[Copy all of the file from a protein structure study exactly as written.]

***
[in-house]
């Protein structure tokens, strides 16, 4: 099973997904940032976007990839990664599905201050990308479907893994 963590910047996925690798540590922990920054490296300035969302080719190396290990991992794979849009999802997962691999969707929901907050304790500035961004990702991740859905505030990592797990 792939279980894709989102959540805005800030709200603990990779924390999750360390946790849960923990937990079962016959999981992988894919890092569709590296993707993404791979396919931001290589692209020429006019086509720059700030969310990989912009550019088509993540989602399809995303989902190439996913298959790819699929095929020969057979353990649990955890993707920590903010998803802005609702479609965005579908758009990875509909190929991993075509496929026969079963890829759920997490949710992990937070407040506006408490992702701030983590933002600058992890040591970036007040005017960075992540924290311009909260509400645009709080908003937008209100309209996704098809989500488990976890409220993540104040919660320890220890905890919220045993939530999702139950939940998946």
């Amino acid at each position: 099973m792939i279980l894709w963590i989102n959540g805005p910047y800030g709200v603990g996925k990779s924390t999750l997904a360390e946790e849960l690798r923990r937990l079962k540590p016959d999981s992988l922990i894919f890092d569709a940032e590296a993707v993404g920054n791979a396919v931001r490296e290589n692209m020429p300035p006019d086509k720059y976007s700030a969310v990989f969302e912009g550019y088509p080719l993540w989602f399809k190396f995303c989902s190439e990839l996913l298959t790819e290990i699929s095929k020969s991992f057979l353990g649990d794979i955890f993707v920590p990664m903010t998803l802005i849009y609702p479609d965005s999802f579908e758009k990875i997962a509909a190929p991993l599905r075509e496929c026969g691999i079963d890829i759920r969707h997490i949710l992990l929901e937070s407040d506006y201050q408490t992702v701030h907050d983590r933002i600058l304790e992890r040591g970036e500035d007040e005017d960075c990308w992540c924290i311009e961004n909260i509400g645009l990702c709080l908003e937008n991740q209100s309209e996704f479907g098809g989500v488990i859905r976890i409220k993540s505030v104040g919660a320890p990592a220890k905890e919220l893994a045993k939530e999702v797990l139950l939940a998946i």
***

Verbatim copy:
[in-house]
């Protein structure tokens, strides 16, 4: 099973997904940032976007990839990664599905201050990308479907893994 963590910047996925690798540590922990920054490296300035969302080719190396290990991992794979849009999802997962691999969707929901907050304790500035961004990702991740859905505030990592797990 792939279980894709989102959540805005800030709200603990990779924390999750360390946790849960923990937990079962016959999981992988894919890092569709590296993707993404791979396919931001290589692209020429006019086509720059700030969310990989912009550019088509993540989602399809995303989902190439996913298959790819699929095929020969057979353990649990955890993707920590903010998803802005609702479609965005579908758009990875509909190929991993075509496929026969079963890829759920997490949710992990937070407040506006408490992702701030983590933002600058992890040591970036007040005017960075992540924290311009909260509400645009709080908003937008209100309209996704098809989500488990976890409220993540104040919660320890220890905890919220045993939530999702139950939940998946």
């Amino acid at each position: 099973m792939i279980l894709w963590i989102n959540g805005p910047y800030g709200v603990g996925k990779s924390t999750l997904a360390e946790e849960l690798r923990r937990l079962k540590p016959d999981s992988l922990i894919f890092d569709a940032e590296a993707v993404g920054n791979a396919v931001r490296e290589n692209m020429p300035p006019d086509k720059y976007s700030a969310v990989f969302e912009g550019y088509p080719l993540w989602f399809k190396f995303c989902s190439e990839l996913l298959t790819e290990i699929s095929k020969s991992f057979l353990g649990d794979i955890f993707v920590p990664m903010t998803l802005i849009y609702p479609d965005s999802f579908e758009k990875i997962a509909a190929p991993l599905r075509e496929c026969g691999i079963d890829i759920r969707h997490i949710l992990l929901e937070s407040d506006y201050q408490t992702v701030h907050d983590r933002i600058l304790e992890r040591g970036e500035d007040e005017d960075c990308w992540c924290i311009e961004n909260i509400g645009l990702c709080l908003e937008n991740q209100s309209e996704f479907g098809g989500v488990i859905r976890i409220k993540s505030v104040g919660a320890p990592a220890k905890e919220l893994a045993k939530e999702v797990l139950l939940a998946i």